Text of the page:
With the devastation from Hurricane Ida widespread and the need great, some Mobile-area residents have been moved to do more than send money.
Gulf Shores resident Tony Sawyer is one of them. He gathered donations at his restaurant, Bob’s Downtown Diner, and then headed west in a borrowed trailer in search of people in need. He documented his day today on video that he shared with FOX10 News.
“I want to get involved in communities that want to pitch in or want to help,” he says in the video. “And I want to help other people to pitch in and help as much as humanly possible.”
Sawyer pointed to some downed trees along his route.
“Just look behind me,” he says. “This is just a small portion of the damage. This is just getting into it.”
Sawyer found plenty of grateful people along the way, like the Rev. Brandon Langley, pastor of St. Rose Community Church.
“There’s almost a thousand people who still haven’t been able to get out of their houses,” he says in Sawyer’s video. “And don’t have anybody bringing them supplies yet. So at some point, we’re gonna load a trailer down and see how far we can get with supplies and just kind of, you know, pass out.”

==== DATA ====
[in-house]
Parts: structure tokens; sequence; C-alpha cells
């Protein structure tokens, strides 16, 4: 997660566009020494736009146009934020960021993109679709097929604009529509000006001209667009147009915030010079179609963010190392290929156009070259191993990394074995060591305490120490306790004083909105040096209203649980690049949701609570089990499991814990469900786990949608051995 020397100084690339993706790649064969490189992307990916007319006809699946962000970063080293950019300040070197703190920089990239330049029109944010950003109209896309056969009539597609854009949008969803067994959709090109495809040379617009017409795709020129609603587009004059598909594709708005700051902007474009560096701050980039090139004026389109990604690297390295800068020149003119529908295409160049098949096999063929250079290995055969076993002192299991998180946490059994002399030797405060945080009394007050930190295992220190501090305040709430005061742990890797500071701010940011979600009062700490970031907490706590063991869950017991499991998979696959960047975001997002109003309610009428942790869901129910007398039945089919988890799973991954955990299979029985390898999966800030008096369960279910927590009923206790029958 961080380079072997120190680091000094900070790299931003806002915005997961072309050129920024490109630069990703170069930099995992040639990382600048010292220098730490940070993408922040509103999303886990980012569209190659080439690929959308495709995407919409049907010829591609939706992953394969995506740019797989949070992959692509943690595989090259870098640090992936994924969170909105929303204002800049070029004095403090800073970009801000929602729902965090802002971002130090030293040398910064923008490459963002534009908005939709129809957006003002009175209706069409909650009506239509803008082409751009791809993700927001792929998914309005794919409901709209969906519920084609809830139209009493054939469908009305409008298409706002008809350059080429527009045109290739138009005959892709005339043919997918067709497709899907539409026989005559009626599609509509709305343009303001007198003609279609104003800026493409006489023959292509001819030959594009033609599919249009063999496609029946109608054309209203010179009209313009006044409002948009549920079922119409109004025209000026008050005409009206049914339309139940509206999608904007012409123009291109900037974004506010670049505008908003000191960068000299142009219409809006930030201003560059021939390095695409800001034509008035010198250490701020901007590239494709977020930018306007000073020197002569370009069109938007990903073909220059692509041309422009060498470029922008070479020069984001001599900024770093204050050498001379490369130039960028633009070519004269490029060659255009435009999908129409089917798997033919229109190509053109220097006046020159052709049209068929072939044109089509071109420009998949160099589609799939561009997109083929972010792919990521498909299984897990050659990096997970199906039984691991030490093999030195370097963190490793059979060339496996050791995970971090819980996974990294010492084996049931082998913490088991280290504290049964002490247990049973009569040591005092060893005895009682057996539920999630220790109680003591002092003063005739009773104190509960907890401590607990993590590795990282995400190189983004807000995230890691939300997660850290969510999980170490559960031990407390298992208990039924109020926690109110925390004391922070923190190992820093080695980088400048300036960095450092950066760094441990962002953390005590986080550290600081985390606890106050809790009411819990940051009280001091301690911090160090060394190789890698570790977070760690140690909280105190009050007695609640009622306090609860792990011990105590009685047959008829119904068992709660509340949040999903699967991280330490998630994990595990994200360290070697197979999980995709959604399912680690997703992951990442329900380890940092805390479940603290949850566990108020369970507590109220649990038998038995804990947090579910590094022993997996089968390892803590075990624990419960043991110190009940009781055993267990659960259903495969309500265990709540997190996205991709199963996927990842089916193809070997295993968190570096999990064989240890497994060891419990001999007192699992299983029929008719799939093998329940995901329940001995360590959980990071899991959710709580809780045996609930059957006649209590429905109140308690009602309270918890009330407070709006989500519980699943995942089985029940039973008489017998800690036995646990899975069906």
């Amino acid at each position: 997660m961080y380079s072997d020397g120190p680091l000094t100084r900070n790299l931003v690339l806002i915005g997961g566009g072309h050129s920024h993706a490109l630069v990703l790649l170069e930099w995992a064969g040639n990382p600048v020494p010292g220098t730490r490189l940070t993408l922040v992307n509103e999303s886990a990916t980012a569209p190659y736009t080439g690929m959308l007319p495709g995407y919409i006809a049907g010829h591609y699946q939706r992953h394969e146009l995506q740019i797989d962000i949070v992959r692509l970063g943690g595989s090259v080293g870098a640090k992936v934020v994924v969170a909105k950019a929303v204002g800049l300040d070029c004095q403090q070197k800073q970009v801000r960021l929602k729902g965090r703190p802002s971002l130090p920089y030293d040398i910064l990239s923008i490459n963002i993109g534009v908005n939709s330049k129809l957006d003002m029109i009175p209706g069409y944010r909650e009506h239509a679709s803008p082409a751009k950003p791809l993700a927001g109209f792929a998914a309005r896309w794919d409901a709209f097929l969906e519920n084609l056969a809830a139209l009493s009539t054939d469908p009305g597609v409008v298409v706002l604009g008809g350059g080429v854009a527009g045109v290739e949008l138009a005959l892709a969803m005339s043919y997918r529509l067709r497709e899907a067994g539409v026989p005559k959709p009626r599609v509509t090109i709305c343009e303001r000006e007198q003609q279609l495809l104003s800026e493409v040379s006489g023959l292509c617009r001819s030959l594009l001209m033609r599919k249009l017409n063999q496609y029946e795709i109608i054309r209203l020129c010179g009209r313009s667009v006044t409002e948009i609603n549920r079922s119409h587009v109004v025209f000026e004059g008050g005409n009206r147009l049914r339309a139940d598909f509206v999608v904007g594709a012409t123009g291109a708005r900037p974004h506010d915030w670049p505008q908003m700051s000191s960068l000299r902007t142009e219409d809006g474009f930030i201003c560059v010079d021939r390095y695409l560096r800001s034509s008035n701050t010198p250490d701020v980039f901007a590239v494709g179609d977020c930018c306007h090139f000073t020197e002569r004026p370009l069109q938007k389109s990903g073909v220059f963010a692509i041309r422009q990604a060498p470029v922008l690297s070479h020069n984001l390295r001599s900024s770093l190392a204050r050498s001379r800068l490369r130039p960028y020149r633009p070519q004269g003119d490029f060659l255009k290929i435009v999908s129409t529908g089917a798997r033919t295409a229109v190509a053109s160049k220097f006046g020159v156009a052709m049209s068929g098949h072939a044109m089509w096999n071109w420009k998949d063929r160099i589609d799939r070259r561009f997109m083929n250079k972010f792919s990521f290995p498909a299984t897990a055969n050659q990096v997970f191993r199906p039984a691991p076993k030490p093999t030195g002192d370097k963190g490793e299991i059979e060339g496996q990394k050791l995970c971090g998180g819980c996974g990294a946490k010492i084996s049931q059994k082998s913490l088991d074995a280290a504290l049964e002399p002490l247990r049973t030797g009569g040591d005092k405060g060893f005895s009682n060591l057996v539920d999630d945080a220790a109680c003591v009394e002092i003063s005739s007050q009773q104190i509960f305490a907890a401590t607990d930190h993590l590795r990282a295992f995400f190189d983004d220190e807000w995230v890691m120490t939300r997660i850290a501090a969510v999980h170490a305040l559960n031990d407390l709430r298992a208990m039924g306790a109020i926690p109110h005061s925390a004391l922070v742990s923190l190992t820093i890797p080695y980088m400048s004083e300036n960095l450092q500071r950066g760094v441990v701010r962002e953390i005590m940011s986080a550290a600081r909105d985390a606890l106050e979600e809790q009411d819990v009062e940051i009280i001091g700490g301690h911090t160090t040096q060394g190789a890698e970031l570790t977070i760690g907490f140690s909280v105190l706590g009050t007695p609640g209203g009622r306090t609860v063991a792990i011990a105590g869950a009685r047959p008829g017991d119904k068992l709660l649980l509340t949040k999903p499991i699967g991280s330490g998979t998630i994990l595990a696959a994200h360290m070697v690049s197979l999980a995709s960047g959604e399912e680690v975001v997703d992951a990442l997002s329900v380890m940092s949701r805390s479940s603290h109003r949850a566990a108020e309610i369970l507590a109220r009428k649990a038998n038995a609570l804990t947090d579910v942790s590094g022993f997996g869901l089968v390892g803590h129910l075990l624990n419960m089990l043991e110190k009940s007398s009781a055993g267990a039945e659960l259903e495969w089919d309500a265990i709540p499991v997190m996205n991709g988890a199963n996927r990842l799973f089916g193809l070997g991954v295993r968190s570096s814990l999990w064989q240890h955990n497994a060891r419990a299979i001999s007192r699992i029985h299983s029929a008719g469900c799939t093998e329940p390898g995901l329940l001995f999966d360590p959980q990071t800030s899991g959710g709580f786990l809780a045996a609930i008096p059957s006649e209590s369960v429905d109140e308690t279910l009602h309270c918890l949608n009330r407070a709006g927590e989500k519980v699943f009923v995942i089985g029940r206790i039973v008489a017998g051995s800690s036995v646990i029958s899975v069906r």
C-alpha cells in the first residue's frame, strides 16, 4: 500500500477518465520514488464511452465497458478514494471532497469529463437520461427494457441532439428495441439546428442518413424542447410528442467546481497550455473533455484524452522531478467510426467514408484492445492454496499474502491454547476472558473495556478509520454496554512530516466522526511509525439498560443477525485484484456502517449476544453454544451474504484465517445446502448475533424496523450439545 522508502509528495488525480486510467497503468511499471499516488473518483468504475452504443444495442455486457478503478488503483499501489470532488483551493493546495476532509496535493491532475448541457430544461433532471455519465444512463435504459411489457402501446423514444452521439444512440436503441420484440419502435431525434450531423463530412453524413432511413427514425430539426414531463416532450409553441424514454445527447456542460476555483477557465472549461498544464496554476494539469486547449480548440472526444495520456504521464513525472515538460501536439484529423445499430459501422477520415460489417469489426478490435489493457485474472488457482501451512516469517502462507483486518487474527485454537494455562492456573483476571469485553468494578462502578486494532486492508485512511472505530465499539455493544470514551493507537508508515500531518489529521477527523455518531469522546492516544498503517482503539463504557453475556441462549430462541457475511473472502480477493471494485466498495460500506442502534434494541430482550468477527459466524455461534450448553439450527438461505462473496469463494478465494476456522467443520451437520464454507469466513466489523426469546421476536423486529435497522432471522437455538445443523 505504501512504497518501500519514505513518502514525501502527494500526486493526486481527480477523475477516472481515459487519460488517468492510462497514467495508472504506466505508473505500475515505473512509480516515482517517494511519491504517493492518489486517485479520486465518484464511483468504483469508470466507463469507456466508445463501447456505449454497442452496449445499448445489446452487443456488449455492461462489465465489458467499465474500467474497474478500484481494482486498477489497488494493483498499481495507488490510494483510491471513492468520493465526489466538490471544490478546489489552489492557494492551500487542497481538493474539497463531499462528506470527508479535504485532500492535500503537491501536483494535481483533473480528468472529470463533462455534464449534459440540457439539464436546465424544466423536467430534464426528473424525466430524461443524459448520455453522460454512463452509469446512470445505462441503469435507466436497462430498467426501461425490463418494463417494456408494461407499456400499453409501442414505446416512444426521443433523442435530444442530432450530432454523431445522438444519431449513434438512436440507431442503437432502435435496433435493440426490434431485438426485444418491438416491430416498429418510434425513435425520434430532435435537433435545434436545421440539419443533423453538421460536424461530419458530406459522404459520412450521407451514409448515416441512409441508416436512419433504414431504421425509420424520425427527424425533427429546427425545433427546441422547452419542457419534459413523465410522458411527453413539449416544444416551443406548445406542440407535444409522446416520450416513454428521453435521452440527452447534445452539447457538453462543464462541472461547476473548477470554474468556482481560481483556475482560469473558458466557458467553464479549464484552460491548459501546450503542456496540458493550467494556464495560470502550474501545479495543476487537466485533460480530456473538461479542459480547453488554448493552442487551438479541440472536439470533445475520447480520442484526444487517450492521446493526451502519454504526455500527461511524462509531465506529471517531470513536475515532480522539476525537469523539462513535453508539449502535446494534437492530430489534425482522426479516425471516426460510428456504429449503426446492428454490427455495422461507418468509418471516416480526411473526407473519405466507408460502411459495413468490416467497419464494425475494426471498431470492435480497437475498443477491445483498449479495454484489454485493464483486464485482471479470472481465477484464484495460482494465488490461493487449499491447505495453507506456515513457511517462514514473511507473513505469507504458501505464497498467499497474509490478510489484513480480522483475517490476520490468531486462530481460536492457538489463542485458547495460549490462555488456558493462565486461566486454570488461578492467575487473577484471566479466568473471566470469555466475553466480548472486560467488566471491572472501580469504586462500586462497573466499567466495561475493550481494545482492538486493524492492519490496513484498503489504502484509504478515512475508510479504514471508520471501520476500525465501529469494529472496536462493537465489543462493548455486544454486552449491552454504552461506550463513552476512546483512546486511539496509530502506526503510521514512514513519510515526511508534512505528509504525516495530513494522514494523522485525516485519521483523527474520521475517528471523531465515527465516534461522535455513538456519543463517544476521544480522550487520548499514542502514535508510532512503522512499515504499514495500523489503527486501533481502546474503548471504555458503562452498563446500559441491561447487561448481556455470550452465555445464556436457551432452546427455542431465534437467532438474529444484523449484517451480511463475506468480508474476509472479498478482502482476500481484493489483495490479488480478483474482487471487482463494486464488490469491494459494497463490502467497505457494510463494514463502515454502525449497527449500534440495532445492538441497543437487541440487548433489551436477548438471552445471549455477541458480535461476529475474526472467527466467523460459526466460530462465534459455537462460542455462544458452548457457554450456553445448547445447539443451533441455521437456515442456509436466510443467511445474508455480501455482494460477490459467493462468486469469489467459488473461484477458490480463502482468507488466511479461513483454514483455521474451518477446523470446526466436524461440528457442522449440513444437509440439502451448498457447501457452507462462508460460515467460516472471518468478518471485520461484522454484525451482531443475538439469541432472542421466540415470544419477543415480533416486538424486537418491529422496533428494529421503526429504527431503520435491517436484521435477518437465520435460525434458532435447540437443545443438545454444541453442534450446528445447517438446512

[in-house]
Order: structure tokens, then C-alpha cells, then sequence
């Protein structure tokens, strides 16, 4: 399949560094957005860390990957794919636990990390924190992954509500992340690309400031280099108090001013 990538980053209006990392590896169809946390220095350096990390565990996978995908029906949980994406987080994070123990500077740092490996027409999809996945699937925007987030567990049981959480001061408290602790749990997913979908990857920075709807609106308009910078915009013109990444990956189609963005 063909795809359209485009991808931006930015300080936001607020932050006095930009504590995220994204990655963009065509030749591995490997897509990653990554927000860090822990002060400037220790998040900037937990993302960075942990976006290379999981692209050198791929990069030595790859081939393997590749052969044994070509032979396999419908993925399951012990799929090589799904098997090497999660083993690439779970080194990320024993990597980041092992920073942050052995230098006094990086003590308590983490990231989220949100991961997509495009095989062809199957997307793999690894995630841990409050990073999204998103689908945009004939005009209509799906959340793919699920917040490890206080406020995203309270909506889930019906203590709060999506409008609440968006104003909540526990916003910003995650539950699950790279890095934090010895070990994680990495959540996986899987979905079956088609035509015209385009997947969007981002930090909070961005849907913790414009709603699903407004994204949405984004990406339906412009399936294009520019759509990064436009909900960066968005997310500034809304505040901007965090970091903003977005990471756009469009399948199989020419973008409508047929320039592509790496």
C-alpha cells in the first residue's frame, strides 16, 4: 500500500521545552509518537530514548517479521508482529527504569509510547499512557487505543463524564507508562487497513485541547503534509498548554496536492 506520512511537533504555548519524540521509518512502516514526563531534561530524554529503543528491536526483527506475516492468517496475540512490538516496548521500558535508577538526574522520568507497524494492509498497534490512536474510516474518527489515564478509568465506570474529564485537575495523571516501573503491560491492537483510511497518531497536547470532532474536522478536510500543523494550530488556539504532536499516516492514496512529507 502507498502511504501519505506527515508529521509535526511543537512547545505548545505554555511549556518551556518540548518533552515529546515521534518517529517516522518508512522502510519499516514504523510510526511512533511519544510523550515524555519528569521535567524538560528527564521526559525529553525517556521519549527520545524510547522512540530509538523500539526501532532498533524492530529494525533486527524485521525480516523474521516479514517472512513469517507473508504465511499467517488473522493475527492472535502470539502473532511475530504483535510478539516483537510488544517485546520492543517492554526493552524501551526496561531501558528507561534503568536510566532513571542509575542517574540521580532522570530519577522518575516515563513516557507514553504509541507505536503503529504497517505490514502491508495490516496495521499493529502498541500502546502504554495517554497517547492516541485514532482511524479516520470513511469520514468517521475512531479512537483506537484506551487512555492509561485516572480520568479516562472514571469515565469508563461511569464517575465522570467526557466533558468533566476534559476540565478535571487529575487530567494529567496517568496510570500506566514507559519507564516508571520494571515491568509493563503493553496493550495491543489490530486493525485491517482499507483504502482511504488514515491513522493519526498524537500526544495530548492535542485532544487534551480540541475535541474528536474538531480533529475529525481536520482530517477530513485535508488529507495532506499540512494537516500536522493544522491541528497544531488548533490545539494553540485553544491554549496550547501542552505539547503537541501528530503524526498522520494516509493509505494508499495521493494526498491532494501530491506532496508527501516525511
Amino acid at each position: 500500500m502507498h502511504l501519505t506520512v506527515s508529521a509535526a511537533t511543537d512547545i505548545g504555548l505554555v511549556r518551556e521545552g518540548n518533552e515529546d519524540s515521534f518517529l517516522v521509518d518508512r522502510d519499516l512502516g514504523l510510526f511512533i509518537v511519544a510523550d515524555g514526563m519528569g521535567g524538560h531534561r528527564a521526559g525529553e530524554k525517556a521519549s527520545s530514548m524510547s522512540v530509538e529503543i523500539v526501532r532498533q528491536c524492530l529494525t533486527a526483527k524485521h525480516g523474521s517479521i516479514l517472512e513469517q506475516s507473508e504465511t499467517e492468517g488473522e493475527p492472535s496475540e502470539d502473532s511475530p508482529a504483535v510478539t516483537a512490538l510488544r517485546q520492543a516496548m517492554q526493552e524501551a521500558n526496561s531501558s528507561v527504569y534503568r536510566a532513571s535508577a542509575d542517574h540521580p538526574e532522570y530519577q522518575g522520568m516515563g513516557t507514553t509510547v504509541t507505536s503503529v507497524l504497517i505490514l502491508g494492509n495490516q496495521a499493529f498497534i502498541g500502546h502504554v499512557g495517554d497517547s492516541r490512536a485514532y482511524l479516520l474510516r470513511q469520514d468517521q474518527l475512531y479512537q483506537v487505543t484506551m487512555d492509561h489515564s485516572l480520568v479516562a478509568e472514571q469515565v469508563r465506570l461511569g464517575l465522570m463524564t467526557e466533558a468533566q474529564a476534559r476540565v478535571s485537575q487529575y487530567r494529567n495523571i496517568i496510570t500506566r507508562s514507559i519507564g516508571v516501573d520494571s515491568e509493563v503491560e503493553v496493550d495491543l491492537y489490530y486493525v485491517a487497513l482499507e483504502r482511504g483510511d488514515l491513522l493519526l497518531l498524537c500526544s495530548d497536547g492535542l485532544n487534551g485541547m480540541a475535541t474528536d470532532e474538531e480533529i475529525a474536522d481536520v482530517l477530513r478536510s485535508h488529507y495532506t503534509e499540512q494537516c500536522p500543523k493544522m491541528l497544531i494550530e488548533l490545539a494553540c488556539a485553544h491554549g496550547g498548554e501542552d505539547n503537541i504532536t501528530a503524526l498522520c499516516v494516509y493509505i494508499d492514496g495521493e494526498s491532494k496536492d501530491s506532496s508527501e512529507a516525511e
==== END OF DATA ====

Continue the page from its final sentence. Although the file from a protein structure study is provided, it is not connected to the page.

Says Sawyer: “Well I hope that little bit of stuff we brought helps, man.”
Answers Langley: “Every little bit helps.”
Bryan Bays, branch manager of SCP Distributors in Mandeville, Louisiana, also was grateful for the help. “A godsend,” he called it.
“Electricity’s out everywhere. You’re fortunate if you get electricity on,” he said. “Gas is a task, trying to get gasoline for generators. As you can see … there’s lines and lines – miles long of lines of people waiting to get gasoline. It’s tough.”
The Mobile County Sheriff’s Office is helping, too. Six volunteers from the agency left Thursday with a trailer full of food and water. Patrol Deputy Josh Pounds said Team Sheriff has set up in the parking lot of the police department in Ponchatoula, northwest of New Orleans.
The mission is to keep the local police and first responders going. Pounds said he and his fellow Mobilians started preparing breakfast at about 5 a.m. and have been cooking nonstop.
“So what we’re doing is we’re cooking, three meals a day – breakfast, lunch and supper. We start the meeting at around 6 a.m. feeding all the local first responders, including local, state and federal first responders here.”
The volunteer cooks have long days ahead, as well. Pounds said he expects to put in 15-hour days until Thursday, when Mobile County Sheriff Sam Cochran plans to send a replacement team.
Pounds said he comes to the job with some experience.
“I love to cook,” he said. “I cook a lot at home. I do love to cook. So it is something I do enjoy to do.”
Just not on this scale.
“Never cooked for this many people at one time,” he said. “That’s for sure.”